Transforming Life Through Art: Naum Gabo by Emily King
25 March 2014
The artist Naum Gabo lived through unsettled times. Born in Russia in 1890, he was buffeted from one country to another by the wars and revolutions of the 20th century: to Germany, to Norway, back to Germany, to Paris, to Britain and finally to the United States. He was deeply affected by the violent events taking place in Europe, particularly those of World War II. Spending the early Forties as a refugee in Cornwall, he wrote in his journal, ‘I am a silhouette against the background of the volcanic conflagrations of history.’ Yet, for all the surrounding turbulence, Gabo’s artistic concerns remained constant. From his breakthrough in 1915 to the final pieces made just before his death in 1977, his emphasis on volume above mass, his interest in construction over carving, and his conception of sculpture as an expression of space did not waver.
Currently on show in the permanent collection on the fourth floor of Tate Modern is a strikingly modest sculpture made by Gabo to illustrate his principles. Titled ‘Two Cubes (Demonstrating the Stereometric Method)’, it consists of one 305mm cube made of painted wood and another of exactly the same scale and materials in which the vertical sides have been replaced by two intersecting diagonals. While the first cube suggests a solid mass, the other expresses the form’s inner space. The sculpture is dated 1930, but in Gabo’s case this kind of detail is questionable. Not only did he date pieces according to the moment of their conception rather than that of their making, he also remade and reworked certain pieces over and over again. One such work is ‘Head No. 2’, a human bust formed from interlocking planes. Starting life in Norway in 1916, where Gabo was sitting out World War I, it was originally a small model made from cardboard because that was the only material available to the artist during the conflict. Fifty years later the piece made its last outing in the United States, this time standing two metres high in Corten steel.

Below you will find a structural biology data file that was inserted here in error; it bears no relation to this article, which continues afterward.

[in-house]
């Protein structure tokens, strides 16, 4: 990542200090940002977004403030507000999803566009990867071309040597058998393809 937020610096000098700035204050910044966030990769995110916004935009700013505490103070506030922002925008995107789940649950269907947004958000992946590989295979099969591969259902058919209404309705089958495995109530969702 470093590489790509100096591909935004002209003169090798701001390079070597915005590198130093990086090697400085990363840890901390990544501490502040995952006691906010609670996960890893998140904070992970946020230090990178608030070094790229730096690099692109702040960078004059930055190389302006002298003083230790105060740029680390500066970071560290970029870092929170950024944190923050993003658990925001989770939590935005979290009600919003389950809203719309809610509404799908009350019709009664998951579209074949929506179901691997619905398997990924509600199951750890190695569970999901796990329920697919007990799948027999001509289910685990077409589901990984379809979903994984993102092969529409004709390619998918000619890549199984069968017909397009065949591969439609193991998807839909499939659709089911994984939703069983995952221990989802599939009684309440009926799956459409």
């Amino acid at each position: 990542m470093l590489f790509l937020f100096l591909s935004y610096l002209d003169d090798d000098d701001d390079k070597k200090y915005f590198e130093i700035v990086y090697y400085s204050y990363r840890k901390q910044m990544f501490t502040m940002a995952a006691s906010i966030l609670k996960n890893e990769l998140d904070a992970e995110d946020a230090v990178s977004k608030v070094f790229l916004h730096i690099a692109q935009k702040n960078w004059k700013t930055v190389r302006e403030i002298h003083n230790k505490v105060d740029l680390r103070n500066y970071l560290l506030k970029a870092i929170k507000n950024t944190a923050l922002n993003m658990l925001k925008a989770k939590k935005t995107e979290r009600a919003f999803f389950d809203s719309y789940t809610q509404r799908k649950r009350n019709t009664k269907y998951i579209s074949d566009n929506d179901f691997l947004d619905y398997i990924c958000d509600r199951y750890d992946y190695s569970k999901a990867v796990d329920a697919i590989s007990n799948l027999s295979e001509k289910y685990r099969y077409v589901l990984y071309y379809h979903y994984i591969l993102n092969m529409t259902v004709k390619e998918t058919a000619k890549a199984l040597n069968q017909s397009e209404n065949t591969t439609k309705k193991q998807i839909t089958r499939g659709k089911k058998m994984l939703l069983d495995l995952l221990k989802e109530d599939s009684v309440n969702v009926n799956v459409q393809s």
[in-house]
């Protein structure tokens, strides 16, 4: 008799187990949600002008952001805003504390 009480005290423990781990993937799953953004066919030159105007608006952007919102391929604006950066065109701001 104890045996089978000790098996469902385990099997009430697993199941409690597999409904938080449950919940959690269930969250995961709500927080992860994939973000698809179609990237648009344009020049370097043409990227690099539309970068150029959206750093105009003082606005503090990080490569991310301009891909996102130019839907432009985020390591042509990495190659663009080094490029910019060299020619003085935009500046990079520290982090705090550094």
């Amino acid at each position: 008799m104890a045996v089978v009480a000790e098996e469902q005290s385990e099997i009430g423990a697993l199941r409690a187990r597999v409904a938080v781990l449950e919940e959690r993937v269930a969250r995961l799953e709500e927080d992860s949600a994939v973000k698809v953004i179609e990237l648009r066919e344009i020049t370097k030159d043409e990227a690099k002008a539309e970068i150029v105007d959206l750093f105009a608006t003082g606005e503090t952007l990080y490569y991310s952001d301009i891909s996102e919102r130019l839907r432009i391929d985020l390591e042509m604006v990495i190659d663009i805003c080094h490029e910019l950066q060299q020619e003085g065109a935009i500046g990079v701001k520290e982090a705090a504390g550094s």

The chronology of Gabo’s sculptures is not the only uncertainty in the artist’s biography. His birth date, apparently 17 August 1890, was likely falsified as a means of avoiding military conscription, and the thinking behind his name change, from Naum Nehemia Pevsner to Naum Gabo, is unclear. The motive was to distinguish himself from his older sculptor brother, born Natan Pevsner and known as Antoine Pevsner, but the derivation of Gabo remains a matter for speculation.
Gabo also adjusted facts about his father’s engineering career and stashed away bodies of work, much of which was only discovered after his death. Less than subterfuge, this behaviour reflects the early Modernists’ faith in the potential of a blank historical slate. Gabo was active in both the 1905 and 1917 Russian revolutions and believed throughout his life that art could transform the experiences of ordinary men and women. In 1920 he wrote and published a text titled The Realistic Manifesto. Far from the sense of the real espoused a few years later by the Socialist Realists painters, Gabo’s reality was a matter of physical truth. ‘Space and time are the only forms on which life is built and on which therefore art must be built,’ he pronounced.
Although faithful to a single set of artistic principles, Gabo was always on the lookout for new materials. In the Forties he started using nylon filament in his work, often in combination with transparent Perspex, with the aim of achieving the most ethereal form possible. Based in Britain at the time, Gabo was influenced by fellow artists Henry Moore and Barbara Hepworth in the adoption of string, but he used the material much more extensively, to the point where ‘stringing’ is identified with his work as a whole. Apparently, of his own pieces his favourite was ‘Linear Construction No.2’, conceived in 1942. Two identical planes of curvilinear transparent Perspex intersected at right angles and strung together from their outer edges, the sculpture is a complex and beautiful set of forms within forms, each one created by a mass of tiny filaments.
If you go and see ‘Two Cubes’, when you leave Tate Modern you should walk west along the Thames. Around a mile or so along you will come across Gabo’s ‘Revolving Torsion’ fountain just opposite the Houses of Parliament in the garden of St Thomas’s Hospital. In this piece Gabo used narrow jets of water in place of string to create a sense of volume. Made in 1973, it was intended to rotate once every 10 minutes, but, sadly, these days it remains still. All the same, the pumping water creates a powerful sense of permeable space. Set in the centre of a square lawn, the fountain is surrounded by benches occupied by hospital patients, staff and visitors. As a whole, the garden is a pleasing balance of dynamism and calm. Here Gabo achieved both his goals: space is elucidated and day-to-day life made better.
Emily King is a freelance design writer and curator who writes for publications including Frieze and The Gentlewoman.
Linear Construction No. 2, 1970-1 © Tate, London 2014